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I have the standard . Its been in the shop for tranny problems 3 times and is about to go back as the syncros suck , u cant shift unless u hit the sweet spot. Every time i have had it to the dealer has been for the same thing. I would go with the auto, it cant be half as bad as this standard. My wifes sport trac has the auto and i think its nice. Wish mine had the auto.
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  #44  
Old 06-15-2007
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Given I would always like more power, but my 3.0 auto combo has enough grunt to get me around.
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  #45  
Old 06-18-2007
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Quote:
Originally Posted by IR0NS1N
I ment all that for Ranger and USA. I ment clutchless manual as in no foot pedal clutch.
Why even mention a 'clutch-less' manual when discussing trans choices for a US Ranger? Such a transmission has never been offered even as an option for the US Ranger. As I said, the autos fitted to Rangers bear very little, if any comparison to such 'semi-automatic' transmissions. It's blatantly a case of apples to oranges.
Quote:
Originally Posted by IR0NS1N
Yes I know people hate autos, but here in America we have almost opposite roads and types of traffic then the rest of the world.... Most of the roads in Europe are roads that have been around for ages. Many are from the middle ages even. In America we have more open space thus leading to long straight roads, also our roads are far newer.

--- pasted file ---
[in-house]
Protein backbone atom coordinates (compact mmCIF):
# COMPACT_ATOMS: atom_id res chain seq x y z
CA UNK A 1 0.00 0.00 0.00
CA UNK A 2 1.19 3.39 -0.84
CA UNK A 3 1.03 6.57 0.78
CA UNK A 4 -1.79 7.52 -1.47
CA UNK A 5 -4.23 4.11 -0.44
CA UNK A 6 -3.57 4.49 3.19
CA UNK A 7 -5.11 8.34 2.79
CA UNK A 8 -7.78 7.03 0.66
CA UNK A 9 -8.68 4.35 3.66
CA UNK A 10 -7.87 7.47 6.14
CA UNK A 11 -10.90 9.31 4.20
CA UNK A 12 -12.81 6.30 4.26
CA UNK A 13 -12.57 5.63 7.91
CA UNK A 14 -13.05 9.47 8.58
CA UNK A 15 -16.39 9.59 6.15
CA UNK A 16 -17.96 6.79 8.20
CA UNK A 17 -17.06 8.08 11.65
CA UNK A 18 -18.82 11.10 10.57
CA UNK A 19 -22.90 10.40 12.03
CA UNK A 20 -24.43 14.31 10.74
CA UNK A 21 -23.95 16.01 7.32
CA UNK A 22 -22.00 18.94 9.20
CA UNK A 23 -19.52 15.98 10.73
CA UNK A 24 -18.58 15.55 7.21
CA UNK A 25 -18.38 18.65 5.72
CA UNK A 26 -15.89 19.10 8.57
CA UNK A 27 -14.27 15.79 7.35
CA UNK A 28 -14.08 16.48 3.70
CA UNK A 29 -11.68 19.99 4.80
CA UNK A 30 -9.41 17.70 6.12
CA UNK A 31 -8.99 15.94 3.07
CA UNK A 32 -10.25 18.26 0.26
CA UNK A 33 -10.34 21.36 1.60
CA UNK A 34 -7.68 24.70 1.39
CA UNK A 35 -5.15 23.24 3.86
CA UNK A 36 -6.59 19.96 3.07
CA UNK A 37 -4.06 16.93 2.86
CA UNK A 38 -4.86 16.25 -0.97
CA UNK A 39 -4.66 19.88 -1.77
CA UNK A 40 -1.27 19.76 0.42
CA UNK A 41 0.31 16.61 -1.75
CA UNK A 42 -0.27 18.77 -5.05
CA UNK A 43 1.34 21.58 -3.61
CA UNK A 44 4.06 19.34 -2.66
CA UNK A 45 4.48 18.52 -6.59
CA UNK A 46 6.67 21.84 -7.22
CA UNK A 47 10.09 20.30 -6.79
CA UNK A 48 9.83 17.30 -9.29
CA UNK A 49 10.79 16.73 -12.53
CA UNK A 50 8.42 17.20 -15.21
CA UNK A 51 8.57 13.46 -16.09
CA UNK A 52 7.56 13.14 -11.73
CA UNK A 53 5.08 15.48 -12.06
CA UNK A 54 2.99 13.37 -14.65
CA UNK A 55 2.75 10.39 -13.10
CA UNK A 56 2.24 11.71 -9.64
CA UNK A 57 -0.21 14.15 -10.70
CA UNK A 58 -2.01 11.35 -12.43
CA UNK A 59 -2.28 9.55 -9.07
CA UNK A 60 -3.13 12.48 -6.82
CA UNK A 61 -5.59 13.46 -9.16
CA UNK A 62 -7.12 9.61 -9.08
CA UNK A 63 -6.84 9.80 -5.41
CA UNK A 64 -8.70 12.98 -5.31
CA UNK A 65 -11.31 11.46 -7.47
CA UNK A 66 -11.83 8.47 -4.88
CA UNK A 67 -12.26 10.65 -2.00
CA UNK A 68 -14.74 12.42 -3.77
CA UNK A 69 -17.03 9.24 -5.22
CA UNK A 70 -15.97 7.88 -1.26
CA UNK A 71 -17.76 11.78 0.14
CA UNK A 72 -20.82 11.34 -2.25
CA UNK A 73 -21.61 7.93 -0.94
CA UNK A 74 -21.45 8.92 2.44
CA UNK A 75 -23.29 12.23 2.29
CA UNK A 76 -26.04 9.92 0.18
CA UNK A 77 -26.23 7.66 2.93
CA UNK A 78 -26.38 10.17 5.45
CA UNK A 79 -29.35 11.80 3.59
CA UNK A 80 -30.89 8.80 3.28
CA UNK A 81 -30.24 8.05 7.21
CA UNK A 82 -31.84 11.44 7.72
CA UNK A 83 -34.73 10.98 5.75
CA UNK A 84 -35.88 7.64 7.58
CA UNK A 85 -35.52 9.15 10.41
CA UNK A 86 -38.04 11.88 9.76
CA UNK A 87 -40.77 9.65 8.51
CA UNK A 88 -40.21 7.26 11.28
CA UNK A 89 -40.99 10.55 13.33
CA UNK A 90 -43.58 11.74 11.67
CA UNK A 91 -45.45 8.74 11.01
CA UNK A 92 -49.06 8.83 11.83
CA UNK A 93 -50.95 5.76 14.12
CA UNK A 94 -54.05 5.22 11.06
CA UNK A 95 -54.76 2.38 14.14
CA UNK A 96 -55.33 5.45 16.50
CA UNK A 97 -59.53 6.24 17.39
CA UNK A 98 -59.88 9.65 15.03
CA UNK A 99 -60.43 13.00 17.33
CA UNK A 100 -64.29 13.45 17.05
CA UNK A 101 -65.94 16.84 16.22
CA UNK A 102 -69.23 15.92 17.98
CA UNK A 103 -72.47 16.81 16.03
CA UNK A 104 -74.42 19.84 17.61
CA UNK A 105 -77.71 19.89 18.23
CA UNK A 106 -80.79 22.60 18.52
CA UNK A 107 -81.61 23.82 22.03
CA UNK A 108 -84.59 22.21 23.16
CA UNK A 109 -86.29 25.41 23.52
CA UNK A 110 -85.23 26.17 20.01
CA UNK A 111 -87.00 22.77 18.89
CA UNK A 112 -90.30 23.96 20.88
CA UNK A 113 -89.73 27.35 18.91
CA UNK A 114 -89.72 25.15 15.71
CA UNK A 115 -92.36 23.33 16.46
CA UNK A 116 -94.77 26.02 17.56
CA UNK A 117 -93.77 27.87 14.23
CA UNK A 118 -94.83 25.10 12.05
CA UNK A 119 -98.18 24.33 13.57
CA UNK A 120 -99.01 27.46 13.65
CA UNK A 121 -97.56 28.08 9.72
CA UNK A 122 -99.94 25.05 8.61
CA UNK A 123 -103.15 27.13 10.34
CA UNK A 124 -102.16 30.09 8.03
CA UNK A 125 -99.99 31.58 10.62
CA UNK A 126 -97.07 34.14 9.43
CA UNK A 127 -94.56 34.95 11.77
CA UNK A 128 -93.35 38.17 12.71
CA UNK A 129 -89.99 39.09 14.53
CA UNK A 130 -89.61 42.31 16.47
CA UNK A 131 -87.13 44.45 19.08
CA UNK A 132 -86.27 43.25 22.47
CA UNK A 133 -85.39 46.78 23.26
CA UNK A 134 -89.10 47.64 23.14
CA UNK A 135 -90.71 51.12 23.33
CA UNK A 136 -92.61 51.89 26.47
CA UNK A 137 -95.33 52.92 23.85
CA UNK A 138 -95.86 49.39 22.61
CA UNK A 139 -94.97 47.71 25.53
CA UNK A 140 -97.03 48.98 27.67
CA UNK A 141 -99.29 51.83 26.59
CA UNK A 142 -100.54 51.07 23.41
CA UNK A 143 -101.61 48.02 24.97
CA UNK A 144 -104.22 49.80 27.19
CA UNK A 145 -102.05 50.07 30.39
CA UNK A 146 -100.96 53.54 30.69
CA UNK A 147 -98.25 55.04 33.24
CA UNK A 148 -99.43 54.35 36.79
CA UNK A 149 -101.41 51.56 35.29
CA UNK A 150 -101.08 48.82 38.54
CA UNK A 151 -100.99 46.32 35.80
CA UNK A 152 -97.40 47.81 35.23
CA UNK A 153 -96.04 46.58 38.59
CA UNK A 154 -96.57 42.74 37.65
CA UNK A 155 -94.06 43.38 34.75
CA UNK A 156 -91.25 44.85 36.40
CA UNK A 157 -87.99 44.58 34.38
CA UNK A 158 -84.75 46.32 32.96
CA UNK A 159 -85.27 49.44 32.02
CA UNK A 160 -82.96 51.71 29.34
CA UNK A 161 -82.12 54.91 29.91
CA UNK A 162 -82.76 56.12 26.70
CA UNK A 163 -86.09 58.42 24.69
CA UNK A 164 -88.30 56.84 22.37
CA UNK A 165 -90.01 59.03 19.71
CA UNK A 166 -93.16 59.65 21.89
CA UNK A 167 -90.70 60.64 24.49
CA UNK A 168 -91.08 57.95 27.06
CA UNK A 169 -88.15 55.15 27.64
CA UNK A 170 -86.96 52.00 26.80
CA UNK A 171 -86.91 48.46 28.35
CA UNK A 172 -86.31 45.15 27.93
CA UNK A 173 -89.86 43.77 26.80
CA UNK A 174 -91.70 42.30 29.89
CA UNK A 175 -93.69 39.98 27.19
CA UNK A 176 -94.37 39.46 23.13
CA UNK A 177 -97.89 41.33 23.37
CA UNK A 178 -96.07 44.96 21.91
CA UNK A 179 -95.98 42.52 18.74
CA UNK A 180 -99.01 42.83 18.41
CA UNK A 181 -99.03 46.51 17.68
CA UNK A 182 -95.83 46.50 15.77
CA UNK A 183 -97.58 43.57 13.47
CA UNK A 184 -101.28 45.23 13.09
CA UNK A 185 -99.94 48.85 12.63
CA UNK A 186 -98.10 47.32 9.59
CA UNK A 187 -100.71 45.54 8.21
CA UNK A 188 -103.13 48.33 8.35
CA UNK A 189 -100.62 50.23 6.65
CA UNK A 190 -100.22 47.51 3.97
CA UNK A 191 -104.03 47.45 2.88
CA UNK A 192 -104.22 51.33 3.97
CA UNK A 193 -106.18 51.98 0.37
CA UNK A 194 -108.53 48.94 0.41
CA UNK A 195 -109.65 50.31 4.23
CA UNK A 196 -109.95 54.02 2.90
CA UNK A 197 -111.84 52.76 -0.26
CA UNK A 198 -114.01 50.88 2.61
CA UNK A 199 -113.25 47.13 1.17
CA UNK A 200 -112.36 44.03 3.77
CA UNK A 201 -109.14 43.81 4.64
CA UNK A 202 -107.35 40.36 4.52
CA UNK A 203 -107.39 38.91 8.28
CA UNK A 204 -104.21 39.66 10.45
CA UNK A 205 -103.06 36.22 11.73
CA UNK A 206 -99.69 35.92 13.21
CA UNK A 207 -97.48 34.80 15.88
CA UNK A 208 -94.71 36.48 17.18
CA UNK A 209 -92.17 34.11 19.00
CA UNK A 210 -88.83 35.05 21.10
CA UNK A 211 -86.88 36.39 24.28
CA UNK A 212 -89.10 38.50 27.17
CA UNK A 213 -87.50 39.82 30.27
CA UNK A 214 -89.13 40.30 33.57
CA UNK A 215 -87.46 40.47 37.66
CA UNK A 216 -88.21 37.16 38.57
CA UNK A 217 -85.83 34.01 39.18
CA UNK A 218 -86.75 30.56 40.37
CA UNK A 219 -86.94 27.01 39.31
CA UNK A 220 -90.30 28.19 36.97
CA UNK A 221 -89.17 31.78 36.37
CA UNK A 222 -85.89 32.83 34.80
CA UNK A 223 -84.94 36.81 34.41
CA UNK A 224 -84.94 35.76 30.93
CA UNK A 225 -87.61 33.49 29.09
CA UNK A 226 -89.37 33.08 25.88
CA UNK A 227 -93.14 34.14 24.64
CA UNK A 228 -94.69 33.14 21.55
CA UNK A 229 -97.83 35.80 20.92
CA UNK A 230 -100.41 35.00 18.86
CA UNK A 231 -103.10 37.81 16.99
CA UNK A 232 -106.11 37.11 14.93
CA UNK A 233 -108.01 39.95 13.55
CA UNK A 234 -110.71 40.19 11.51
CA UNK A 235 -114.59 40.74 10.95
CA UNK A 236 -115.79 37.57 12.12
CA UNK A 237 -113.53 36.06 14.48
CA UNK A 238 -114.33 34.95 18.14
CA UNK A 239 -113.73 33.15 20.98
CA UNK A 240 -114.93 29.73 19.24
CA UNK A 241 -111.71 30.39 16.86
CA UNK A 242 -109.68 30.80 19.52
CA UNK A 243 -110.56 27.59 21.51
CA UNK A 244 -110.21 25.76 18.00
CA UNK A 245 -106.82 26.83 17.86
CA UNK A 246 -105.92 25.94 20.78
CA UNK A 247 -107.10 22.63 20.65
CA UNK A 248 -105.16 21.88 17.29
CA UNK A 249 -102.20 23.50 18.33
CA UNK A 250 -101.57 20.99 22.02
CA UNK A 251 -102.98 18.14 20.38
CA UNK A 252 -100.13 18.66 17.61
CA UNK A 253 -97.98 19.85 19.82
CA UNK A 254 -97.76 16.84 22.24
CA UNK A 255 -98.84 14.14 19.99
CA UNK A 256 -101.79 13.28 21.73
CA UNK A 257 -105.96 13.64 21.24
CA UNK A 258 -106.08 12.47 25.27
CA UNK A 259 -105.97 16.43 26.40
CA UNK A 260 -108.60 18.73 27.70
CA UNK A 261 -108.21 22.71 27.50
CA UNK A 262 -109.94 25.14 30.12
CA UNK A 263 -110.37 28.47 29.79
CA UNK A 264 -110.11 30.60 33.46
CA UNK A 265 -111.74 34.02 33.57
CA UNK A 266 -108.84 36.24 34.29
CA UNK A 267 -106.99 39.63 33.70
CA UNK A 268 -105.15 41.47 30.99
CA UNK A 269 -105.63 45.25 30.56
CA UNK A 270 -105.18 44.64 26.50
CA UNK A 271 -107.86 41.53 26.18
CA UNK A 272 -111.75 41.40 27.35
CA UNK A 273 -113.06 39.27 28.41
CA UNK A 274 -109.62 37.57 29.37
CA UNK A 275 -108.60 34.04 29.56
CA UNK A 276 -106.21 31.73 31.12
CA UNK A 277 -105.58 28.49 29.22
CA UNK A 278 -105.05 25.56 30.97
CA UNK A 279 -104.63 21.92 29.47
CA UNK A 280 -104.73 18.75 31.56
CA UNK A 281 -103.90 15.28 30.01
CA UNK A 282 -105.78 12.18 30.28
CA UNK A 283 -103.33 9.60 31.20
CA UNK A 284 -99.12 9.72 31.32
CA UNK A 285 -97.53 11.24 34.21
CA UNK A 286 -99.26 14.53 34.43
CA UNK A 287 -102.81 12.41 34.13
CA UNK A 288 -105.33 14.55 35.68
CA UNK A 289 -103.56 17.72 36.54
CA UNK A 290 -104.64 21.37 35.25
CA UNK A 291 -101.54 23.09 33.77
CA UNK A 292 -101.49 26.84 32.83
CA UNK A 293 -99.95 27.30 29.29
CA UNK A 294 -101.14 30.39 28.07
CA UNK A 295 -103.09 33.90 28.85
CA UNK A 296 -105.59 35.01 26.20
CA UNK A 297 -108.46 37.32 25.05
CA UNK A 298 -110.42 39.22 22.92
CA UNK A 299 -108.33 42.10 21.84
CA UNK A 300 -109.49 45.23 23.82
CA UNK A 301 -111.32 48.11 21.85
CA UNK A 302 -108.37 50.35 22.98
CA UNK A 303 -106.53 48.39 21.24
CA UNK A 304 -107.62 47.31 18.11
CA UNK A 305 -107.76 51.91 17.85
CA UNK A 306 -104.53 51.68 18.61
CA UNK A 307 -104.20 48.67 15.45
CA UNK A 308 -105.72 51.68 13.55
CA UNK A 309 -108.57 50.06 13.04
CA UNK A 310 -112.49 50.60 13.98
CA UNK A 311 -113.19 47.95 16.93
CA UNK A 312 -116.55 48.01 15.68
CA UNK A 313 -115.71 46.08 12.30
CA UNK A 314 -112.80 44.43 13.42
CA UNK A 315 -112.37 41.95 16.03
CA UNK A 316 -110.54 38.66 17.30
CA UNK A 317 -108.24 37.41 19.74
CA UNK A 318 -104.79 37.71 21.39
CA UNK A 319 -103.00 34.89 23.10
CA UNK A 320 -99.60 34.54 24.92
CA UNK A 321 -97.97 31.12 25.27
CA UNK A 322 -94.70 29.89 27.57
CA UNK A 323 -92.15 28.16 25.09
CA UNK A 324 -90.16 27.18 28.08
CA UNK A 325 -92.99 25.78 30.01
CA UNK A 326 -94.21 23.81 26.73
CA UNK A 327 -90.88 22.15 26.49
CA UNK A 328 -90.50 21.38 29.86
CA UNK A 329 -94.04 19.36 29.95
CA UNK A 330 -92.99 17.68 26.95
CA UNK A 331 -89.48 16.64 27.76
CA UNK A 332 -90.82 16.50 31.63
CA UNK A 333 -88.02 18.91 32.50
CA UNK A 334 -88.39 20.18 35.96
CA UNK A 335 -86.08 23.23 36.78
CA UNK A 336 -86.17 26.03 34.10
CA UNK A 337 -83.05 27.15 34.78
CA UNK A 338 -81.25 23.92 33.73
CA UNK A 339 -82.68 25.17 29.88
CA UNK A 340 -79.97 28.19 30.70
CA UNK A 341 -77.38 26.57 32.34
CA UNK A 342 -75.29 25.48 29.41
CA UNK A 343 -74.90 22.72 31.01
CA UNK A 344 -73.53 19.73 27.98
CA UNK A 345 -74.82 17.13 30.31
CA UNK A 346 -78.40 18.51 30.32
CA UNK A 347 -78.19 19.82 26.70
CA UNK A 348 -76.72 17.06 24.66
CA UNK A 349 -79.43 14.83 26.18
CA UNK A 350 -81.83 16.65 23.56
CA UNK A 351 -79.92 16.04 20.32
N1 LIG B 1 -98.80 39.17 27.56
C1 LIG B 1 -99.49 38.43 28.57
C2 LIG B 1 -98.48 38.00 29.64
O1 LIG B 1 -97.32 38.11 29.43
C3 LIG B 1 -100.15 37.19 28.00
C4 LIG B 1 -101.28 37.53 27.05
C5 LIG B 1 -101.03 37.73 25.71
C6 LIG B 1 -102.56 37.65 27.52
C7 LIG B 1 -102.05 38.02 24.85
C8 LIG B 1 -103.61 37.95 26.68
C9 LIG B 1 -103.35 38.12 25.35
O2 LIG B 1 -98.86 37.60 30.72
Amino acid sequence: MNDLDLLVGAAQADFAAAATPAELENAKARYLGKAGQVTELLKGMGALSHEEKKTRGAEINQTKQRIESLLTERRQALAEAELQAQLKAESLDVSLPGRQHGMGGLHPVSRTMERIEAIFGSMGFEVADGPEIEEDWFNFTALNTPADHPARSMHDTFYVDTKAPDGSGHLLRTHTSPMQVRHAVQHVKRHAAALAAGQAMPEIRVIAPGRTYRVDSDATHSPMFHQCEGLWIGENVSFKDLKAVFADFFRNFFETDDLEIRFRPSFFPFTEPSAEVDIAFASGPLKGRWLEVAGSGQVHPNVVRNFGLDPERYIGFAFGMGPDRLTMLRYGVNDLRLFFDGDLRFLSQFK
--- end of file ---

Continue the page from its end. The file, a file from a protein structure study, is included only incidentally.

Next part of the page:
I see you are in Arizona. I've never been, so I can only come to the conclusion that your roads are, as you state, dead straight. Fortunately that isn't the case for all of us. I've driven in nearly half the US states and parts of Canada. Fortunately there are some mighty sweet curves and mountain roads out there to enjoy, even in an overweight, top-heavy compact pickup truck! I encourage you to seek one or two out someday.

Besides, I guess you've never been to the Boston area. Many of the roads in Boston date back to the 1600 and 1700's. The standing 'joke' is that Rt 128 (aka I-95, the major arterial road going around the city) started as a cow-path..

But that isn't even the point. Even in the city w/ 90 degree street intersections and Interstate on-off ramps an indecisive auto can be infuriating to drive. Just last weekend I felt this frustration while driving the GF's auto trans'ed sedan into a busy traffic circle. Nothing pisses me off more than stomping on it as an 18-wheeler bears down on you and having the trans decide its a fine time to change gears!